rick
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 Posted: Mon Feb 14th, 2011 20:54

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I used tobacco to palliate my condition, the bigger the herx the more I smoked. (Stupid)

We all know tobacco is bad but have a think about the pathogens in fruit and vegetables that are irrigated with reclaimed water used for fertigation? Not everyone smokes but the majority eat vegies

I have seen vegetables grown commercially in a reclaimed water hydroponic system where the filtration system becomes blocked with a slimy biofilm up to half an inch thick, Easy to fix, just take off the filters!  I’ve worked on one of these commercial systems and became acutely ill.  Think about it, this is effluent supplied from human sewage; just imagine the plethora of hormones and abx residual supplied in that anaerobic pathogenic slurry. Feed the overpopulated hordes at what cost? 
The government has been considering reclaimed water in Australia for domestic drinking supplies; some places are already hooked up to a grey water supply for their gardens, anyone for a glass of estrogenized water and a smoke



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rick
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 Posted: Mon Feb 14th, 2011 21:50

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This may be of interest to any electronic geeks, tobacco mosaic virus has a unique property.

http://green.autoblog.com/2010/12/23/university-researches-battery-applications-tobacco-mosaic-virus/



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wrotek
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 Posted: Sun Mar 13th, 2011 04:44

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I had no problems stopping smoking after getting sick. Before, small amount of tobacco, 3-5 cigarettes a day, made me feel better. Now nauseated and dull. My brother has shisha water pipe and sometimes he fires it up, so I take some puffs since it smells nice and it is not making me dull. Perhaps the water filtration system works removing heavier constituents of tobacco or the smoke is simply less condensed. Also my father uses electronic cigarette which vaporizes pure nicotine , which is also not making me dull and perhaps little energetic - like shisha.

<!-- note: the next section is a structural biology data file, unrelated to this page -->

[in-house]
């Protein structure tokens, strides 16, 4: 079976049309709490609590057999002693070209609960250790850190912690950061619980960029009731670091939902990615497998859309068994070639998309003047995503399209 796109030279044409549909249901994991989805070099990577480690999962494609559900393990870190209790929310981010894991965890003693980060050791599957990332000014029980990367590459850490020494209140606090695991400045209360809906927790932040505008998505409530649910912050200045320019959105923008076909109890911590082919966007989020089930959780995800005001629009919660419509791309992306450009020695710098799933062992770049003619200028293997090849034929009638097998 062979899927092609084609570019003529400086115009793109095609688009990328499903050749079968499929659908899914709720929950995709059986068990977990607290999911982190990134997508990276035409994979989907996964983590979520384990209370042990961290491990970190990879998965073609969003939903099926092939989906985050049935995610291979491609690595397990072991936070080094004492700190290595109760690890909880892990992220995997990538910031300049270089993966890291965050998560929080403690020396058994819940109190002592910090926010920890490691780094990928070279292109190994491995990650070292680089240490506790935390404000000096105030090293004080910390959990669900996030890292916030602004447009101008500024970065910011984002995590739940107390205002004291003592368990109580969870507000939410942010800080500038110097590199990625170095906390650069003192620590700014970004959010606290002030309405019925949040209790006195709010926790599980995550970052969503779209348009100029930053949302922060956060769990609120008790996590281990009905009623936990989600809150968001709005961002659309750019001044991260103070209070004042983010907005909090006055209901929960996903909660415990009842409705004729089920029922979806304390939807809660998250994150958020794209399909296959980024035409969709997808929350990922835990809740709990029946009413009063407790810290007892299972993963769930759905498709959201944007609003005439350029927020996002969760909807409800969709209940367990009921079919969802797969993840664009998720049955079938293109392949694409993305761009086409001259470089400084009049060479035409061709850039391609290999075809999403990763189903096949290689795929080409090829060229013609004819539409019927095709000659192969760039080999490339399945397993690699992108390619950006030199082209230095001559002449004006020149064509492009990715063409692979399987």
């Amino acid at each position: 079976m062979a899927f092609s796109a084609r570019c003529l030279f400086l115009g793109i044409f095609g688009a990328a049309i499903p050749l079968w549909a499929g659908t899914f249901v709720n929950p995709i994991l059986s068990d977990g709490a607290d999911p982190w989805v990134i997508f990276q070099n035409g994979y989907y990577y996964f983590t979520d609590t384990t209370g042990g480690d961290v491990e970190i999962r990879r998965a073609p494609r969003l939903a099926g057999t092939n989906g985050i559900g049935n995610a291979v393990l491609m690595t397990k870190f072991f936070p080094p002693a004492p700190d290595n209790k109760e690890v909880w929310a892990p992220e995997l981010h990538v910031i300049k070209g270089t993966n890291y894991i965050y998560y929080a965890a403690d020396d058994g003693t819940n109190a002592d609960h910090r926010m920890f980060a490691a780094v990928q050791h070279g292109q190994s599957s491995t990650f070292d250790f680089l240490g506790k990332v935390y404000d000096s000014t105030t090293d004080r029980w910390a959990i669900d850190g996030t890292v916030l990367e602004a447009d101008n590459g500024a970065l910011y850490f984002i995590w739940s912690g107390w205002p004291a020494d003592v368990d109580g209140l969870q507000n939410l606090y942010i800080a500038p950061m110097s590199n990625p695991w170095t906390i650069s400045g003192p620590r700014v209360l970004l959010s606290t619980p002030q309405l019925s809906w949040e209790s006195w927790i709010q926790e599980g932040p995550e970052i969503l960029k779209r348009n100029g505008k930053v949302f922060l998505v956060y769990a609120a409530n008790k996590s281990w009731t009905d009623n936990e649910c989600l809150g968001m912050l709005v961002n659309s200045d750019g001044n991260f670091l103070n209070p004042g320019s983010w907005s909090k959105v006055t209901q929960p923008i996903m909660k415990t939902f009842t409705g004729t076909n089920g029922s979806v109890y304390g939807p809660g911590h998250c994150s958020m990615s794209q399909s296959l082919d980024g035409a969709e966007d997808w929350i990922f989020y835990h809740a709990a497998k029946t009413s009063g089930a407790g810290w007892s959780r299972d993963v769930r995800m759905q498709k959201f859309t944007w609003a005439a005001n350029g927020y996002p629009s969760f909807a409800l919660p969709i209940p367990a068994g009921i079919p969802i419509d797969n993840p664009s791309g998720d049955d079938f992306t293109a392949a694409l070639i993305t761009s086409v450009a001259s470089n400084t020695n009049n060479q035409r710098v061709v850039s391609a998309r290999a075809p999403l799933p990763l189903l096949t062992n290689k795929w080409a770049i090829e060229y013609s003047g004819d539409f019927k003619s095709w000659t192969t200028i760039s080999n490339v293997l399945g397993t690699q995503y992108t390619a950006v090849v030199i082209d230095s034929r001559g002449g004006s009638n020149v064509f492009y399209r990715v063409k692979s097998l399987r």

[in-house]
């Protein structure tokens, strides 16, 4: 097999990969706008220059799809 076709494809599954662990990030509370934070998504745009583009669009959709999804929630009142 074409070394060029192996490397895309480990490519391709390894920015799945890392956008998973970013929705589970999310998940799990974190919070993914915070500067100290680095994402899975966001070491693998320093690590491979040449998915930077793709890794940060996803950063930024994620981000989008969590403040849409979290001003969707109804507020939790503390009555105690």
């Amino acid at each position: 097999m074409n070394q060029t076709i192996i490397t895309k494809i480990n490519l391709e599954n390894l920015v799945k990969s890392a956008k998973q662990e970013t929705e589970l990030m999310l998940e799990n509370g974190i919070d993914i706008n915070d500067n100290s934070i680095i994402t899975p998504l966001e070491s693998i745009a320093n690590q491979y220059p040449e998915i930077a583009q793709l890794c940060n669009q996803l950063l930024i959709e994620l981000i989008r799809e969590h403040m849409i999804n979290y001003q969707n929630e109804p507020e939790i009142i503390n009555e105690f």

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Milan
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 Posted: Sun Mar 13th, 2011 09:27

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When I got very sick of CFS/IBS , even smallest amount of tobacco smoke would cause me ringing in the ears , brain fog and stomach symptoms , sometimes it would cause me diarrhea or bloating.I was running away from smoke as far as I could.I stopped contacting all my friends that smoked and I didn't talk with my sisters husband .He got offended every time he comes to our house and when he start smoking and I don't even come to see and say hello to him and my sister and her two daughters.We in family don't smoke and then he comes and fill ours living room full of tobacco smoke.My mother and father were afraid to tell him not to smoke when he is in our house because than he could get offended and it would worsen relationship between two families.



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eClaire
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 Posted: Sun Mar 13th, 2011 21:01

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No location shows up under your name, but I am thinking you live outside the US or at least far from the part of the US where I live where it is very common for cigarette smoke to be banned from the home even when there is a smoker living there.  A friend of mine smokes and she never smokes in her own home.  My mother smokes and does not smoke in her own home.  They smoke outside out of consideration of anyone who visits, knowing that the smoke smell is off putting to many visitors.

I banned smoking from my home in 1979.  This is now so common as to be expected by most people that I meet.